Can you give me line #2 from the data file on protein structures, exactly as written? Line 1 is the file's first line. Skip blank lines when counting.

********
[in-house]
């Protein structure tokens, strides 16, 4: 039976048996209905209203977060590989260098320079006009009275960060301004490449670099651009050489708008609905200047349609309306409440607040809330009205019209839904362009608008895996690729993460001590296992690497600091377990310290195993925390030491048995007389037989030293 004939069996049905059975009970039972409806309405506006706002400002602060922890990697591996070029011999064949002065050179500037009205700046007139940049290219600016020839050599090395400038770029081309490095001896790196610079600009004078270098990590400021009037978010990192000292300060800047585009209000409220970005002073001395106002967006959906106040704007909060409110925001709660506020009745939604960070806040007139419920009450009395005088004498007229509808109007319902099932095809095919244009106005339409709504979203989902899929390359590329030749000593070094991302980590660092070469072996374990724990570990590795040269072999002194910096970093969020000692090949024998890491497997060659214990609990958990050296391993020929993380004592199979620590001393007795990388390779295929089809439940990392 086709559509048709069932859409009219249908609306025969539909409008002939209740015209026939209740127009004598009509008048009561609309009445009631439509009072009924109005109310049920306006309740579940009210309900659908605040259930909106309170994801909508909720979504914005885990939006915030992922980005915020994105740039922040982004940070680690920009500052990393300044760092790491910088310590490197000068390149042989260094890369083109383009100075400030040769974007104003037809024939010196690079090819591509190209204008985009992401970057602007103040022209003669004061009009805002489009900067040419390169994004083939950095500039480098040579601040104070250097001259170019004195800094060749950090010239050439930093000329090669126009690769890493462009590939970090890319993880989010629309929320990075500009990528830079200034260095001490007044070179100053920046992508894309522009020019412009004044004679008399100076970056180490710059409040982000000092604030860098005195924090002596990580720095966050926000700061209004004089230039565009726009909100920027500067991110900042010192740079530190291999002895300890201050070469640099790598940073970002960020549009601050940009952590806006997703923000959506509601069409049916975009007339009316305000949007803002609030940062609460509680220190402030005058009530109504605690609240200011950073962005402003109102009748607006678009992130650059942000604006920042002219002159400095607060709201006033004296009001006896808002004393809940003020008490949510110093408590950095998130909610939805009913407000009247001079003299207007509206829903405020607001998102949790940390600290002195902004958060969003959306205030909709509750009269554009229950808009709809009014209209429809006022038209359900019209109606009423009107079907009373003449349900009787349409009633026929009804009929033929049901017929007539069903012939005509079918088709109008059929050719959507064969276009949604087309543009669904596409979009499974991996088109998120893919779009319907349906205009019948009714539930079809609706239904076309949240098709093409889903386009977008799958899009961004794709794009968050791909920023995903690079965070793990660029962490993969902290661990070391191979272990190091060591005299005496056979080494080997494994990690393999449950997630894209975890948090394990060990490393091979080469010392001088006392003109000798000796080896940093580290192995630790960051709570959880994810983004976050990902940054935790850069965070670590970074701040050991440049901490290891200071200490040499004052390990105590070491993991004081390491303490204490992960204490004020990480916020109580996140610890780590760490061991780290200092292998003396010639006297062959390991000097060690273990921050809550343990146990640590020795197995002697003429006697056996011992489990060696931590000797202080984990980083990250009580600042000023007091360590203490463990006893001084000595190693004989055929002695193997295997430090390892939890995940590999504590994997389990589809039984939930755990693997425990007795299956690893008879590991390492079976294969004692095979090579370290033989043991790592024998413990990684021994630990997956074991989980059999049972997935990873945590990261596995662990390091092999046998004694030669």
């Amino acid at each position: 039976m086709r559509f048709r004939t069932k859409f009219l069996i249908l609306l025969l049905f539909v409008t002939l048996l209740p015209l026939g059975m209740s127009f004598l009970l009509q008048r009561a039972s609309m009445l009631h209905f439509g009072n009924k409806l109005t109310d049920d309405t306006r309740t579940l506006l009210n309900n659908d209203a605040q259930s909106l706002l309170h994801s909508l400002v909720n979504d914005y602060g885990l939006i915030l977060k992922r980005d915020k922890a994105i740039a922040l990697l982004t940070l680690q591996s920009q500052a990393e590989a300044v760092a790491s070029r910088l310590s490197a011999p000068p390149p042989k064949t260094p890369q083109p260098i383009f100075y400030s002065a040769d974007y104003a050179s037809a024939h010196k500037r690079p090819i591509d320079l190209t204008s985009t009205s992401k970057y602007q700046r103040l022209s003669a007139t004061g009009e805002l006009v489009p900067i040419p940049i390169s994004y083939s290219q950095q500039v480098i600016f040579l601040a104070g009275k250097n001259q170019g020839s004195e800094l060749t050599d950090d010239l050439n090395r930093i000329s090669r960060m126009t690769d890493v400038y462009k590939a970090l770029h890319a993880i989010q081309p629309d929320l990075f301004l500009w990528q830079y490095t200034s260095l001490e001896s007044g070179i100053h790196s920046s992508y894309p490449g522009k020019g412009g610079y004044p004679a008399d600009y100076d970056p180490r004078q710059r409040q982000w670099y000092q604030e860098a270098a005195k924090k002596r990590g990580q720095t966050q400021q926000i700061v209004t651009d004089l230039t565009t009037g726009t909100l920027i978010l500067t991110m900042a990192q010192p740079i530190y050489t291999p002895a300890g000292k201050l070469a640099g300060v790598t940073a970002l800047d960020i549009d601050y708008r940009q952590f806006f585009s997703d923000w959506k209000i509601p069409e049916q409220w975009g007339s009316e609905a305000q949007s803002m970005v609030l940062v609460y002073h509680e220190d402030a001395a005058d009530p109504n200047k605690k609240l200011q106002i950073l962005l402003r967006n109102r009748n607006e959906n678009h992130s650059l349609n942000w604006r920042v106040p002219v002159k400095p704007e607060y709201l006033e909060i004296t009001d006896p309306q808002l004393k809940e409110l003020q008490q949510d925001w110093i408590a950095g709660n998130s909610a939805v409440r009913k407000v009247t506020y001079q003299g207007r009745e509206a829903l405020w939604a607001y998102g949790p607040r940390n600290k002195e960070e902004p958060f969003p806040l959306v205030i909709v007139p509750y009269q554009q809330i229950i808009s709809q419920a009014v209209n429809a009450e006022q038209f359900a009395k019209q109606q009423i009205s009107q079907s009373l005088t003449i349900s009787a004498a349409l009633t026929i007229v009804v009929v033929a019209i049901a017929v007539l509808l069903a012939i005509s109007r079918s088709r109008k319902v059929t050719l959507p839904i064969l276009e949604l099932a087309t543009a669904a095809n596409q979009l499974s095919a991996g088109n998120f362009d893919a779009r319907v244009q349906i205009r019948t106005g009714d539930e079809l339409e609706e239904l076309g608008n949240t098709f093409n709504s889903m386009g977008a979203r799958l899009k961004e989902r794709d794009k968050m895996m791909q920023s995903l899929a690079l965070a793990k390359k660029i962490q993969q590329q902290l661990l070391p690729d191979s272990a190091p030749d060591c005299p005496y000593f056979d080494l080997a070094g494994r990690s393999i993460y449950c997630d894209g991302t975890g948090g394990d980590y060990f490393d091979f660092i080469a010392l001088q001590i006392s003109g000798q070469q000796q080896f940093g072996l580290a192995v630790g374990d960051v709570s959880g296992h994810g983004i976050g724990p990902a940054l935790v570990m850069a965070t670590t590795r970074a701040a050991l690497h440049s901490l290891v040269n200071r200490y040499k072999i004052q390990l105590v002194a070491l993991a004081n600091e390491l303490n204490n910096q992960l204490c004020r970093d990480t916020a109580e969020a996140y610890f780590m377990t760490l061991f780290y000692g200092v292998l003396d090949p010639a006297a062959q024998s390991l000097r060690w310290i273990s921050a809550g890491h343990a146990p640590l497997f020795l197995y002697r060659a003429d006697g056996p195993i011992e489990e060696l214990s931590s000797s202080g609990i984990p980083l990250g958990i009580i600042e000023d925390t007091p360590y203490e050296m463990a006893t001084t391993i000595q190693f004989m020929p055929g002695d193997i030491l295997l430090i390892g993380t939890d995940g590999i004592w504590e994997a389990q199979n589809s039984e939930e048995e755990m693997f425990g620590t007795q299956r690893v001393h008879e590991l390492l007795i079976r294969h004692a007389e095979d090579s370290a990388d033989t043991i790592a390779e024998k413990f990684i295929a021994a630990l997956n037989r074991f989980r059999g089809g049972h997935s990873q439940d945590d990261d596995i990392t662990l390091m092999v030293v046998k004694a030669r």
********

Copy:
């Protein structure tokens, strides 16, 4: 039976048996209905209203977060590989260098320079006009009275960060301004490449670099651009050489708008609905200047349609309306409440607040809330009205019209839904362009608008895996690729993460001590296992690497600091377990310290195993925390030491048995007389037989030293 004939069996049905059975009970039972409806309405506006706002400002602060922890990697591996070029011999064949002065050179500037009205700046007139940049290219600016020839050599090395400038770029081309490095001896790196610079600009004078270098990590400021009037978010990192000292300060800047585009209000409220970005002073001395106002967006959906106040704007909060409110925001709660506020009745939604960070806040007139419920009450009395005088004498007229509808109007319902099932095809095919244009106005339409709504979203989902899929390359590329030749000593070094991302980590660092070469072996374990724990570990590795040269072999002194910096970093969020000692090949024998890491497997060659214990609990958990050296391993020929993380004592199979620590001393007795990388390779295929089809439940990392 086709559509048709069932859409009219249908609306025969539909409008002939209740015209026939209740127009004598009509008048009561609309009445009631439509009072009924109005109310049920306006309740579940009210309900659908605040259930909106309170994801909508909720979504914005885990939006915030992922980005915020994105740039922040982004940070680690920009500052990393300044760092790491910088310590490197000068390149042989260094890369083109383009100075400030040769974007104003037809024939010196690079090819591509190209204008985009992401970057602007103040022209003669004061009009805002489009900067040419390169994004083939950095500039480098040579601040104070250097001259170019004195800094060749950090010239050439930093000329090669126009690769890493462009590939970090890319993880989010629309929320990075500009990528830079200034260095001490007044070179100053920046992508894309522009020019412009004044004679008399100076970056180490710059409040982000000092604030860098005195924090002596990580720095966050926000700061209004004089230039565009726009909100920027500067991110900042010192740079530190291999002895300890201050070469640099790598940073970002960020549009601050940009952590806006997703923000959506509601069409049916975009007339009316305000949007803002609030940062609460509680220190402030005058009530109504605690609240200011950073962005402003109102009748607006678009992130650059942000604006920042002219002159400095607060709201006033004296009001006896808002004393809940003020008490949510110093408590950095998130909610939805009913407000009247001079003299207007509206829903405020607001998102949790940390600290002195902004958060969003959306205030909709509750009269554009229950808009709809009014209209429809006022038209359900019209109606009423009107079907009373003449349900009787349409009633026929009804009929033929049901017929007539069903012939005509079918088709109008059929050719959507064969276009949604087309543009669904596409979009499974991996088109998120893919779009319907349906205009019948009714539930079809609706239904076309949240098709093409889903386009977008799958899009961004794709794009968050791909920023995903690079965070793990660029962490993969902290661990070391191979272990190091060591005299005496056979080494080997494994990690393999449950997630894209975890948090394990060990490393091979080469010392001088006392003109000798000796080896940093580290192995630790960051709570959880994810983004976050990902940054935790850069965070670590970074701040050991440049901490290891200071200490040499004052390990105590070491993991004081390491303490204490992960204490004020990480916020109580996140610890780590760490061991780290200092292998003396010639006297062959390991000097060690273990921050809550343990146990640590020795197995002697003429006697056996011992489990060696931590000797202080984990980083990250009580600042000023007091360590203490463990006893001084000595190693004989055929002695193997295997430090390892939890995940590999504590994997389990589809039984939930755990693997425990007795299956690893008879590991390492079976294969004692095979090579370290033989043991790592024998413990990684021994630990997956074991989980059999049972997935990873945590990261596995662990390091092999046998004694030669």